3. I tend to prefer assigning lots of short, somewhat artificial & highly constrained writing exercises that actually require students to think, rather than or at least in addition to the standard 1 or 2 big papers that try to get them to produce mini-history journal articles (except in research seminars designed for that purpose, primarily for majors or students with a reason to be interested in original research). Preferably with very strict and seemingly too-short word counts to force real editing. For instance I’ve had good luck with having students write 250 words each class on the most important sentence in one primary source reading & why it’s the most important, or 750 words analyzing one primary source or answering a discrete question about a secondary source (eg what evidence does it use, or how does primary source A fit or not fit into argument of secondary source B, etc). The logic here is something like a sonnet or any other highly formalized writing form – the constraints liberate you from having to worry about form etc. & you can just think, & students actually wind up writing something pretty interesting along the way.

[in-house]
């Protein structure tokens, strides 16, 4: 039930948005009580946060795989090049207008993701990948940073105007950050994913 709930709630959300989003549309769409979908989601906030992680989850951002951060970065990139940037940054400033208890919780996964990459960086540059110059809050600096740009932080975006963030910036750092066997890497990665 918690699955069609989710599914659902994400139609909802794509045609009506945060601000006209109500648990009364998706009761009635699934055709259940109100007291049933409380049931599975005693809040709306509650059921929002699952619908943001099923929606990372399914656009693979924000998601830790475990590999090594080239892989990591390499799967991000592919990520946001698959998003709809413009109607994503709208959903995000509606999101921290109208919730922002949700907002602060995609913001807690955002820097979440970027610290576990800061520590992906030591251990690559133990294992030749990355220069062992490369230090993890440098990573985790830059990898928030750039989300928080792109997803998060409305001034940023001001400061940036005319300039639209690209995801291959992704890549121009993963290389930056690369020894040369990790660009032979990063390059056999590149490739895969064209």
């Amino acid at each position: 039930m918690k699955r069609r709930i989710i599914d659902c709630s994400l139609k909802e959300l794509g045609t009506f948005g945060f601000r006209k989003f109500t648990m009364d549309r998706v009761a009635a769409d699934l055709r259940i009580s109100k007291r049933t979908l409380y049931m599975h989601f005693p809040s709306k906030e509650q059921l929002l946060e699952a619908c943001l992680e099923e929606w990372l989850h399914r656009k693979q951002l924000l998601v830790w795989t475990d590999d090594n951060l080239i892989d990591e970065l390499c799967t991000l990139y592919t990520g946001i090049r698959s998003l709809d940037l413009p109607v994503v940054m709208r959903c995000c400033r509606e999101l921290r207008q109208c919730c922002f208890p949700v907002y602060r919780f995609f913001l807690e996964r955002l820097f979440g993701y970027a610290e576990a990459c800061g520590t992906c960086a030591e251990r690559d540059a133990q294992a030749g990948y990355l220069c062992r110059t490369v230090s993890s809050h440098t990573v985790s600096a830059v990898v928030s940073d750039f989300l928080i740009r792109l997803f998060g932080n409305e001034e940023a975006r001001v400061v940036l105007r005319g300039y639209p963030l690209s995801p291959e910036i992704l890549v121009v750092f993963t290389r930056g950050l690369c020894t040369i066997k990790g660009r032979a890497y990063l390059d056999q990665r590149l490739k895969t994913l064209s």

I’ve found these types of responses tend to be easier (& more fun) to grade as you can actually see students manipulating and applying ideas rather than regurgitating or modeling what they think a “history paper” is supposed to be. It also therefore gives less of an advantage to students with experience with scholarly texts who are better at aping the form but not necessarily engaging any more thoughtfully with the sources.